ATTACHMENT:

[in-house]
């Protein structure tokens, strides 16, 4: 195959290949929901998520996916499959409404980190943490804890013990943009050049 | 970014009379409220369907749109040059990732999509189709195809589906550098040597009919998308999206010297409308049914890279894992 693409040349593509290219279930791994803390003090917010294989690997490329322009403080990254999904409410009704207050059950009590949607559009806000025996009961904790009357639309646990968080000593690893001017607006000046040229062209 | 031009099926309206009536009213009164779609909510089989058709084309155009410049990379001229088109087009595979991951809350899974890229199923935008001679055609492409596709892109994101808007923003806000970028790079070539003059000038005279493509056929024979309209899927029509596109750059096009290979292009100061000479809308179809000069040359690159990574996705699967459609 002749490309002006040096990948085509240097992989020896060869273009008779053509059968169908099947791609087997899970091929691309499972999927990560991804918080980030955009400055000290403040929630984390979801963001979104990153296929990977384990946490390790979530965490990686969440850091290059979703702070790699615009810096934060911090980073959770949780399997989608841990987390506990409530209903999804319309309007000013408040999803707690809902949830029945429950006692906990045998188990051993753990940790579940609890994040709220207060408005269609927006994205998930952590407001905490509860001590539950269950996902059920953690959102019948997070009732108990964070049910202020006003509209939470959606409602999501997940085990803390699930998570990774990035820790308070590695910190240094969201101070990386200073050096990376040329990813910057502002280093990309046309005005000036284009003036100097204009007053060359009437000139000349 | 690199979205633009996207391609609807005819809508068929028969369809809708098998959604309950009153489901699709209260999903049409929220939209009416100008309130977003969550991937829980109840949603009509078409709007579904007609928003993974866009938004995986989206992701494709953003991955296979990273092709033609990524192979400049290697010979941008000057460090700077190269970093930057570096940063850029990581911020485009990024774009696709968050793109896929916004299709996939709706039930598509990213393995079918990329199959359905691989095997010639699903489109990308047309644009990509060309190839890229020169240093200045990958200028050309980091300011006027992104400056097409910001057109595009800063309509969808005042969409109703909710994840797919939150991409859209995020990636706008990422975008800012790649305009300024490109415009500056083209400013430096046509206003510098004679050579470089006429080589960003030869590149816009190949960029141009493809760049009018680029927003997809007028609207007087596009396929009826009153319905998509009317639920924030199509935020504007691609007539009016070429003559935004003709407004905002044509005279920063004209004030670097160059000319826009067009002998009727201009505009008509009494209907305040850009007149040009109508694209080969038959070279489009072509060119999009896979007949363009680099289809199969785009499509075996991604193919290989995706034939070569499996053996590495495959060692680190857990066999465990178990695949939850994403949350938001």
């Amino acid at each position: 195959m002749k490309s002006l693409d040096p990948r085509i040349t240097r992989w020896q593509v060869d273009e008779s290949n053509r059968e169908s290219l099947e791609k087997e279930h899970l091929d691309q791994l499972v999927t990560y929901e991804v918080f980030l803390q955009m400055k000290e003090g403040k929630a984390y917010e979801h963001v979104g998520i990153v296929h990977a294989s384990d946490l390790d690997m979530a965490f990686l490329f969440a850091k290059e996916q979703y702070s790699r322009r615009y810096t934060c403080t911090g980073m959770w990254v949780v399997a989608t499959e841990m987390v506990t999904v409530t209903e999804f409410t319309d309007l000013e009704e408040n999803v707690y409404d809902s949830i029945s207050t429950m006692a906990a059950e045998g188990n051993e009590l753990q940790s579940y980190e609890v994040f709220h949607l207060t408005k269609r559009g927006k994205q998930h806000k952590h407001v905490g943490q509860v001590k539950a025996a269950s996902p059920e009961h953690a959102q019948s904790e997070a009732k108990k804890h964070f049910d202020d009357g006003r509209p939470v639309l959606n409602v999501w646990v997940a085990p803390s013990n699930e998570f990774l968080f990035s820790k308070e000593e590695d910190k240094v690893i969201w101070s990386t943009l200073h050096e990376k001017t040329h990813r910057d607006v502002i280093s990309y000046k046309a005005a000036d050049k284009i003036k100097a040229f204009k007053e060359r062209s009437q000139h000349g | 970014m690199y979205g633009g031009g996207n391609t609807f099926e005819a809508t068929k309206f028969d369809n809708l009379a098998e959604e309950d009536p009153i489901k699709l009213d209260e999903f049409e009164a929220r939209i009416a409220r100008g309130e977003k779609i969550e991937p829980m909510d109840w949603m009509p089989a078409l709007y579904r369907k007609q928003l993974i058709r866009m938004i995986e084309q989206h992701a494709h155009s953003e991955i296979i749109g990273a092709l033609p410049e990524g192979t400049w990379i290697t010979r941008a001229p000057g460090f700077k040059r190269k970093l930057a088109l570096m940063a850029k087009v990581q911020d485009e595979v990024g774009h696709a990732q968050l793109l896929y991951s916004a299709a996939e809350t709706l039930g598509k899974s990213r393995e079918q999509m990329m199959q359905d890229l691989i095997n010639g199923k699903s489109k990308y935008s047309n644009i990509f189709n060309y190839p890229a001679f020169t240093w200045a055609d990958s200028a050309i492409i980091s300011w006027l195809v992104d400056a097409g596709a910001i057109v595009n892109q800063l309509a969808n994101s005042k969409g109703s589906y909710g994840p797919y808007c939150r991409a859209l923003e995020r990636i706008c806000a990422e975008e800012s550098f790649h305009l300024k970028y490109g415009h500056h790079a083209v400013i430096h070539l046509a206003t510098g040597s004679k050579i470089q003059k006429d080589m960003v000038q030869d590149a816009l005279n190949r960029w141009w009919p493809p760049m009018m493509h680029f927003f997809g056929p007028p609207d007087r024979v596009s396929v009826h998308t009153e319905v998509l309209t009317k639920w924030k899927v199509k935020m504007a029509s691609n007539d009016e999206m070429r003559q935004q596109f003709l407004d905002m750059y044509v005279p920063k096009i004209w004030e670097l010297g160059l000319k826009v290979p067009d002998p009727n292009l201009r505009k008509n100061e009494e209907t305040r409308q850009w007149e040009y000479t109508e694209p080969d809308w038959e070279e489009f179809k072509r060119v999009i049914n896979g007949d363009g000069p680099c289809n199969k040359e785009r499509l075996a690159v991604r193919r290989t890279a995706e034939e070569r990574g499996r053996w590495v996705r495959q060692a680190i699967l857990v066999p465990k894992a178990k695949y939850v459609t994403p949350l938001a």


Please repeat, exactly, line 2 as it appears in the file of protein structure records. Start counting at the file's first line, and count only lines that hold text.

């Protein structure tokens, strides 16, 4: 195959290949929901998520996916499959409404980190943490804890013990943009050049 | 970014009379409220369907749109040059990732999509189709195809589906550098040597009919998308999206010297409308049914890279894992 693409040349593509290219279930791994803390003090917010294989690997490329322009403080990254999904409410009704207050059950009590949607559009806000025996009961904790009357639309646990968080000593690893001017607006000046040229062209 | 031009099926309206009536009213009164779609909510089989058709084309155009410049990379001229088109087009595979991951809350899974890229199923935008001679055609492409596709892109994101808007923003806000970028790079070539003059000038005279493509056929024979309209899927029509596109750059096009290979292009100061000479809308179809000069040359690159990574996705699967459609 002749490309002006040096990948085509240097992989020896060869273009008779053509059968169908099947791609087997899970091929691309499972999927990560991804918080980030955009400055000290403040929630984390979801963001979104990153296929990977384990946490390790979530965490990686969440850091290059979703702070790699615009810096934060911090980073959770949780399997989608841990987390506990409530209903999804319309309007000013408040999803707690809902949830029945429950006692906990045998188990051993753990940790579940609890994040709220207060408005269609927006994205998930952590407001905490509860001590539950269950996902059920953690959102019948997070009732108990964070049910202020006003509209939470959606409602999501997940085990803390699930998570990774990035820790308070590695910190240094969201101070990386200073050096990376040329990813910057502002280093990309046309005005000036284009003036100097204009007053060359009437000139000349 | 690199979205633009996207391609609807005819809508068929028969369809809708098998959604309950009153489901699709209260999903049409929220939209009416100008309130977003969550991937829980109840949603009509078409709007579904007609928003993974866009938004995986989206992701494709953003991955296979990273092709033609990524192979400049290697010979941008000057460090700077190269970093930057570096940063850029990581911020485009990024774009696709968050793109896929916004299709996939709706039930598509990213393995079918990329199959359905691989095997010639699903489109990308047309644009990509060309190839890229020169240093200045990958200028050309980091300011006027992104400056097409910001057109595009800063309509969808005042969409109703909710994840797919939150991409859209995020990636706008990422975008800012790649305009300024490109415009500056083209400013430096046509206003510098004679050579470089006429080589960003030869590149816009190949960029141009493809760049009018680029927003997809007028609207007087596009396929009826009153319905998509009317639920924030199509935020504007691609007539009016070429003559935004003709407004905002044509005279920063004209004030670097160059000319826009067009002998009727201009505009008509009494209907305040850009007149040009109508694209080969038959070279489009072509060119999009896979007949363009680099289809199969785009499509075996991604193919290989995706034939070569499996053996590495495959060692680190857990066999465990178990695949939850994403949350938001």